Acute otitis externa

What is Acute otitis externa?

Acute otitis externa is a common condition involving inflammation of the ear canal. It is caused by bacteria such as Pseudomonas aeruginosa and Staphylococcus aureus. Acute otitis externa often occurs following swimming or minor trauma from inappropriate cleaning.

What are the symptoms of Acute otitis externa?

The rapid onset of ear canal inflammation leads to otalgia (earache), itching, canal edema, erythema, and otorrhea. Tenderness with movement of the tragus or pinna is a classic finding.

What is the treatment for Acute otitis externa?

For uncomplicated cases, use topical antimicrobials or antibiotics such as acetic acid, aminoglycosides, polymyxin B, and quinolones. Some of these agents come in preparations with topical corticosteroids which may help resolve symptoms more quickly.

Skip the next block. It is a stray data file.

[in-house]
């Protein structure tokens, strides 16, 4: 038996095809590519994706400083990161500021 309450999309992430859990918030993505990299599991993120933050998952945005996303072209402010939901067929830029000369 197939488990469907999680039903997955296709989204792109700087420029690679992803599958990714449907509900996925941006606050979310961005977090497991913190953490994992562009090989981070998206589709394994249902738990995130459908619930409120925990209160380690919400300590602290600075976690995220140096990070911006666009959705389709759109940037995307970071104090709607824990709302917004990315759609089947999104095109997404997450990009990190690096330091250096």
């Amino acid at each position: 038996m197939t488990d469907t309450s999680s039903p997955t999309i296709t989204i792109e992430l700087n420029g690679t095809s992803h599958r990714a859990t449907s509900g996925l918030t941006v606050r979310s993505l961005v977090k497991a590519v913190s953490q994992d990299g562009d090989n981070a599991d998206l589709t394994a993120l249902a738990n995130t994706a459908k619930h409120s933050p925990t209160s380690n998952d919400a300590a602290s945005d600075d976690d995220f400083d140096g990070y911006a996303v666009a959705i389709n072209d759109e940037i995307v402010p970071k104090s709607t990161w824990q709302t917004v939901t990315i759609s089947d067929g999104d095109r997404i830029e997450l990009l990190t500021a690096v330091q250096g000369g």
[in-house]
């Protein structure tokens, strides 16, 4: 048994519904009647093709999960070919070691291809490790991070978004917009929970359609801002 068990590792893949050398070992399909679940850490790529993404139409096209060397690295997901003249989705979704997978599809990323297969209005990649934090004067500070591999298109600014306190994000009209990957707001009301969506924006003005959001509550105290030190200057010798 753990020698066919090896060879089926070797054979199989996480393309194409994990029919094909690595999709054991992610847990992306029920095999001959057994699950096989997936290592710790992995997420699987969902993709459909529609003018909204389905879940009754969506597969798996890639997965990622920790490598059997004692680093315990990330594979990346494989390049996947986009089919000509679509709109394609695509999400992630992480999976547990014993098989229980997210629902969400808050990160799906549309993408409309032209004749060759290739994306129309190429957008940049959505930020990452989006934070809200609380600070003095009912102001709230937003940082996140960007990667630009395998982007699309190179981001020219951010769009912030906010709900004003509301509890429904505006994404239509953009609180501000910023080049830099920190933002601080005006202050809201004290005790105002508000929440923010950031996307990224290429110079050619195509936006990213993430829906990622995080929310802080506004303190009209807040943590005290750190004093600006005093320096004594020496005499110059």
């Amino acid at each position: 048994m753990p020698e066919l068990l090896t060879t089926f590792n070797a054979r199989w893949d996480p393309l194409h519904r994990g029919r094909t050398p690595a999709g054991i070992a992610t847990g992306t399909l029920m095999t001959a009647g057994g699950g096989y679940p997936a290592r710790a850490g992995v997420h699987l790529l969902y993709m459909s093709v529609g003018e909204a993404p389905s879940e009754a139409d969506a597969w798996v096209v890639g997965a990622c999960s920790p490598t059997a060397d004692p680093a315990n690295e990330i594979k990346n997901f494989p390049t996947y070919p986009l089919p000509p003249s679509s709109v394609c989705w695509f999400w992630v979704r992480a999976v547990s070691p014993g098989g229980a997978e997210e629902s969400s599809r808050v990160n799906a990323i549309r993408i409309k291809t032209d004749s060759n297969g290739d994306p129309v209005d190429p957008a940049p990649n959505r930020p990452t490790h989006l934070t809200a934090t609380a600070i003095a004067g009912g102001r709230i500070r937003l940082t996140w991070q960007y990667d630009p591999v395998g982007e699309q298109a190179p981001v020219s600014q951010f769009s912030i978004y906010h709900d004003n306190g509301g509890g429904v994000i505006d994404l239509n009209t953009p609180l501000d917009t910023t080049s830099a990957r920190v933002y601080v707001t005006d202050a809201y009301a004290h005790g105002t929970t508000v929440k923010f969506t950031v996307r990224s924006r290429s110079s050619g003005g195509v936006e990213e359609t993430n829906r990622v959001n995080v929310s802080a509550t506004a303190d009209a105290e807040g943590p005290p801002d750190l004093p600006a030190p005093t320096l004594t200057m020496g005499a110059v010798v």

There is no evidence that any one antimicrobial or antibiotic preparation is clinically superior to another. Here two suggested approaches:

- Neomycin/polymyxin B/hydrocortisone preparations are a reasonable first-line therapy when the tympanic membrane is intact.

- Oral antibiotics are used when the infection has spread beyond the ear canal or in patients at risk of a rapidly progressing infection.

References:

Acute otitis externa: an update. Schaefer P, Baugh RF. Am Fam Physician. 2012 Dec 1;86(11):1055-61.
Image source: Wikipedia, a GNU Free Documentation License.

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